The Morning After the Riots End

There will come a morning when the protests stop, the riots end, the fires are extinguished, and insufficiently woke editors will cease to be intimidated.

The Democratic leadership will no longer wear kente cloth or take a knee.

Before us will be shopping malls littered with shards of glass and merchandise that looters couldn’t carry off. The burned-out vehicles and rubble of once-viable businesses will scar our communities.

The notion of people of color will become less meaningful as the Korean dry cleaner weeps over the ruins of his business. The Palestinian-American in Chicago looks at the liquor store he inherited from his father and wonders if he can rebuild the business.

The Asian restaurant owner whose small take-out establishment supported a family and sent two children to college will wonder where to begin again. The Mexican-American business owner will wonder why he was targeted. The black firefighter who built a sports bar that was burned to the ground will ask the same question.

The corporate directors of the smoldering manufacturing facilities will consider pulling up stakes. There are no riots in rural America. 

The injured or assassinated police, be they white, black, or any other color, will be remembered by their fellow officers and many in their communities as having been blue -- the only color that mattered.

The woke statements by businesses will subside. The harsh physical and economic reality of damaged lives wrought by the riots will set in.

A national commission will be established to investigate the riots. It will be peppered with addle-brained progressive academics who will make ethereal pronouncements from their cloistered sinecures in the ivy-covered groves of academia.

They will find justification for violence, thus violating the basic tenet that a just cause does not justify moral violence.

They will talk about two Americas and will probably agree with California Governor Gavin Newsom that white people caused the riots. The report will be long on concepts like structural racism, income inequality and police brutality, but short on the people who suffered at the hands of the rioters or the police who were injured or assassinated.  It will ignore how the riots have changed America.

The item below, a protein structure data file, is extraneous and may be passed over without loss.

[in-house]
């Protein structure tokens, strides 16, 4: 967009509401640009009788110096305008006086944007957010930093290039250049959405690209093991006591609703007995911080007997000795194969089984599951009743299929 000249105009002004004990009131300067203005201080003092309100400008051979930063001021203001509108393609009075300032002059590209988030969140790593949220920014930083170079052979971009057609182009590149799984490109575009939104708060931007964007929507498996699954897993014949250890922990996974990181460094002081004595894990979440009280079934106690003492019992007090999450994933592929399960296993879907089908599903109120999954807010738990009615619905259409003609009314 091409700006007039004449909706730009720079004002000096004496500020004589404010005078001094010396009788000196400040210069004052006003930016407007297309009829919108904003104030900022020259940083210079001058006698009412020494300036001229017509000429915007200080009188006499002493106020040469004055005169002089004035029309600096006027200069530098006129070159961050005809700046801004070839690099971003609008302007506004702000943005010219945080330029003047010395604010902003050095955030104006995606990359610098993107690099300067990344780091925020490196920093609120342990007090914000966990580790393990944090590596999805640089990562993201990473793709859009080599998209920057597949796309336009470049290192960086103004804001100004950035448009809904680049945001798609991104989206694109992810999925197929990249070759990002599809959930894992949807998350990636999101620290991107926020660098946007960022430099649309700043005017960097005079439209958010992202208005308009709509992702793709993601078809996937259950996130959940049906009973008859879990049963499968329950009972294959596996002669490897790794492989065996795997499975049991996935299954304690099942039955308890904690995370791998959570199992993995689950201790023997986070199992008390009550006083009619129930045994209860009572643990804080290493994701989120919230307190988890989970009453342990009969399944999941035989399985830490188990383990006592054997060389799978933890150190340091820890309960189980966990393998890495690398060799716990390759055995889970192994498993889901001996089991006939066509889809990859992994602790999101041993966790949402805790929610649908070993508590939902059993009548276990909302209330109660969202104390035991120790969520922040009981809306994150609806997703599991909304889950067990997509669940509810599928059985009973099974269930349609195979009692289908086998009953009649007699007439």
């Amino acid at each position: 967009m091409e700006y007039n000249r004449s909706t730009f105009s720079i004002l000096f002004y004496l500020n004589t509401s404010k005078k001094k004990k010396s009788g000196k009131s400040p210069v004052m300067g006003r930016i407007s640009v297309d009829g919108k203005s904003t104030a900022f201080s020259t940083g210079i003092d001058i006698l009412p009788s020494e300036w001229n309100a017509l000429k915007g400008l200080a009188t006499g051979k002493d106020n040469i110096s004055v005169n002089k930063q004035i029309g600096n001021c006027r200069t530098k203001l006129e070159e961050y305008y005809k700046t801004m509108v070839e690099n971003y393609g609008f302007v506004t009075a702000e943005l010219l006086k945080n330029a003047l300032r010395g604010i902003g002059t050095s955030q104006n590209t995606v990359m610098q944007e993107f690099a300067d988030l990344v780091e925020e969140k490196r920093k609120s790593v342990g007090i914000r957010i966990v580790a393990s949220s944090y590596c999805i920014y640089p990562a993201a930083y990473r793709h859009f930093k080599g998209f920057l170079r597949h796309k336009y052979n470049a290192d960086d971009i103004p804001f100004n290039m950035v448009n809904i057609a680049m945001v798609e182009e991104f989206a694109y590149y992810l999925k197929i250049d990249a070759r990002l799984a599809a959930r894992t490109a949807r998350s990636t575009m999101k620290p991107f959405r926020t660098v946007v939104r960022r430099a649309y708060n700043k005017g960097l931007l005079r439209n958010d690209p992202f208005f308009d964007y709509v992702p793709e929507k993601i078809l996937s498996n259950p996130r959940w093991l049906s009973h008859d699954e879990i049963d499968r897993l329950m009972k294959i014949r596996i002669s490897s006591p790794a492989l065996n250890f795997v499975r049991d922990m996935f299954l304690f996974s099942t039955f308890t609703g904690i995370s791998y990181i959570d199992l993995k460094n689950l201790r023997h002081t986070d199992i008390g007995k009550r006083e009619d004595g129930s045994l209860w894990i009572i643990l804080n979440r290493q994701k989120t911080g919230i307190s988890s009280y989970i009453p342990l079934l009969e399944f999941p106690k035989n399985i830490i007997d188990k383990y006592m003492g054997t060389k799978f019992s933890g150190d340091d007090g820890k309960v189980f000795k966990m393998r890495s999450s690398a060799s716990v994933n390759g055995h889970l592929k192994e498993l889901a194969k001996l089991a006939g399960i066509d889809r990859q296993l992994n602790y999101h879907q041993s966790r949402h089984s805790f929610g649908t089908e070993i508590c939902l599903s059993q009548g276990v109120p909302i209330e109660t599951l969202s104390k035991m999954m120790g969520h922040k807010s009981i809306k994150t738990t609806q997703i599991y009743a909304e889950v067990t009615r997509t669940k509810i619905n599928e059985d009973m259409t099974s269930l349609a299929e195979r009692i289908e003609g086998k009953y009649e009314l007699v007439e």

The small businesses burned to the ground will find it difficult to get insurance and most likely will not be able to rebuild. Reinvestment in devastated communities will come -- to the extent it does -- from large chains.

The communities hit the hardest will see the prices of goods and services rise with the increasing cost of business insurance.

Inner cities will see their unemployment rates spike as manufacturing businesses seek safer havens in rural America.

Once marginal, middle-class entrepreneurs from immigrant families will become employees.

Children planning to go to college this fall will not be able to do so because the businesses that sustained their families will longer exist.

The media pundits will mouth the same tired refrains that will fall on deaf ears because they will be increasingly talking to each other, censoring each other, looking for anything that will slight or demean the people who rioted and looted.

They will justify the looter and fail to note that in this riot, as in most previous riots, it is black communities and black entrepreneurs who are disproportionately the victims of the vandals. It is black communities that will disproportionately have their economic infrastructure destroyed.

The police will be transformed. As the job becomes more difficult, less respected, and more dangerous, the officers who genuinely believe in the oath to serve and protect will be replaced by less-qualified recruits.

We will hear complaints of police failing to show up in the inner city. The police will be reluctant to make arrests. If rioters can go unprosecuted in the name of justice, other criminals can also go undetained in the name of justice.

The food deserts will expand and years from now we will hear complaints about the absence of grocery stores, dry cleaners, and other small businesses in the inner city.

Even corporations will find it easier to flaunt sympathetic slogans than to make risky investments.

The name George Floyd will be remembered by the same proportion of the population that remembers the name Rodney King.

The nonviolent protests and their goal of ending racism will be subsumed by the scars of violence. The violence divides us, for the people who lost their livelihoods need a target for their anger and frustration. 

In the brutal killing of George Floyd, competing interests have found their own symbols. But no one in a position of leadership has stood for all of us, has a vision that transcends the violence, and seeks our integration as one people.

On the morning after, we will have to ask what makes us Americans, and, more importantly, what enables us to respect our common humanity.

Abraham H. Miller is an emeritus professor of political science, University of Cincinnati, and a distinguished fellow with the Haym Salomon Center. His research on the urban riots of the 1960s won a Pi Sigma Alpha Award from the Western Political Science Association.